82. In the prevention and control of communicable diseases, environmental sanitation and health education of the public continued to play basic roles. Ear detection, isolation and treatment of cases and control of contacts were routine measures. Immunization for specific prevention continued to be applied routinely in childhood against tuberculosis, diphtheria, pertussis tetanus, poliomyelitis enteric-group fevers and smallpox. Appropriate re-enforcing immunizations are given in the school years and in adulthood by mass campaigns. Vaccination against measles in early childhood was practiced extensively in all Fields during the reporting year, due to generous donations of vaccines from governmental and outs sources. As one element in its cholera control program, UNRWA carried out mass immunization among the refugee population in all Fields, but in the West Bank and Gaza Fields this measure was restricted to refugees in camps and some other selected groups. Anti-cholera re-immunization is being carried out at appropriate intervals. In many aspects of communicable disease control, UNRWA Field Health Departments maintained close co-ordination with governmental and local health- authorities, which for their part assisted the Agency by providing public health laboratory facilities, certain community control measures and various vaccines and supplies. Such co-ordination was well demonstrated during the anti-cholera campaign, which brought into play all the preventive and control measures mentioned above.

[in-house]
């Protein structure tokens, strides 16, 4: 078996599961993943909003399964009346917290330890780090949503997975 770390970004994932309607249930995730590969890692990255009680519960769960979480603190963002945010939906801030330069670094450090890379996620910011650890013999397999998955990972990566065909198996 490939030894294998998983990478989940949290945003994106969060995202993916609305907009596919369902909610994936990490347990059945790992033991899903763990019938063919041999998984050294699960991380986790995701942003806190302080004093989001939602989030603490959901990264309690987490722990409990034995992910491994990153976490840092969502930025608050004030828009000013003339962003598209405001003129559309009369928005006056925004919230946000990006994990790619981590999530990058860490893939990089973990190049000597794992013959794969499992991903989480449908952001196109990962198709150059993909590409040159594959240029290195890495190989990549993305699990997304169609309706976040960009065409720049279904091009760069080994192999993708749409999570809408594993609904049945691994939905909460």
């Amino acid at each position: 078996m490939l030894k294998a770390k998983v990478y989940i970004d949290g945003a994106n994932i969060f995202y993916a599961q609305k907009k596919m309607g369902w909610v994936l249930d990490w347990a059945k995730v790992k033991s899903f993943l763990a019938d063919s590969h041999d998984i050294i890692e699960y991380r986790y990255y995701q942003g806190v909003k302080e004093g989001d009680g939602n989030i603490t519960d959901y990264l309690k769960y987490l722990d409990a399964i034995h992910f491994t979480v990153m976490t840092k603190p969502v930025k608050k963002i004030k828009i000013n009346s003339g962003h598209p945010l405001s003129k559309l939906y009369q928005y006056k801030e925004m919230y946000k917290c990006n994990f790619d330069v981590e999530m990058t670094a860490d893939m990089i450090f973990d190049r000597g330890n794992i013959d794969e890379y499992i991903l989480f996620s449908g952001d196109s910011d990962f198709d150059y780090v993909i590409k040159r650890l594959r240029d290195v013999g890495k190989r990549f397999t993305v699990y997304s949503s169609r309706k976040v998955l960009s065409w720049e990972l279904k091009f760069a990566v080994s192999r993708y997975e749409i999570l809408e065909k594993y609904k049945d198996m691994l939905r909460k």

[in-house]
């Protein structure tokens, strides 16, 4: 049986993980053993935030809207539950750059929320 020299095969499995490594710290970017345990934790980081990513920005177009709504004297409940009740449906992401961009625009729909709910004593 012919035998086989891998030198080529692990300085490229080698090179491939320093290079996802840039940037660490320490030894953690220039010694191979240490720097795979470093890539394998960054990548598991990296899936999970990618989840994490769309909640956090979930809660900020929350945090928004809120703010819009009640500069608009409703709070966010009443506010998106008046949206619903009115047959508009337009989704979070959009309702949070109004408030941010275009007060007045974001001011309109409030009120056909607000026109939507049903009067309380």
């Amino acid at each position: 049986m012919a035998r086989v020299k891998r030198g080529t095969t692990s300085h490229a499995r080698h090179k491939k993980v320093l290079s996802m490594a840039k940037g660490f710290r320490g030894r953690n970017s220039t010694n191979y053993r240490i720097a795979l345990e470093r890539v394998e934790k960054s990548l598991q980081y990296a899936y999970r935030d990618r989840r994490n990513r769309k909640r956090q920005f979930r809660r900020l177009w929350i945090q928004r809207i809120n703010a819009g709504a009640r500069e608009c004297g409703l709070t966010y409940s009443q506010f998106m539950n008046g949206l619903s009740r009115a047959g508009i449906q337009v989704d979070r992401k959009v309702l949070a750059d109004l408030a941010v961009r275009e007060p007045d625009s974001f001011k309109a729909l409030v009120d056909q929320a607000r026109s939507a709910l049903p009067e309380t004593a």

Maternal and child health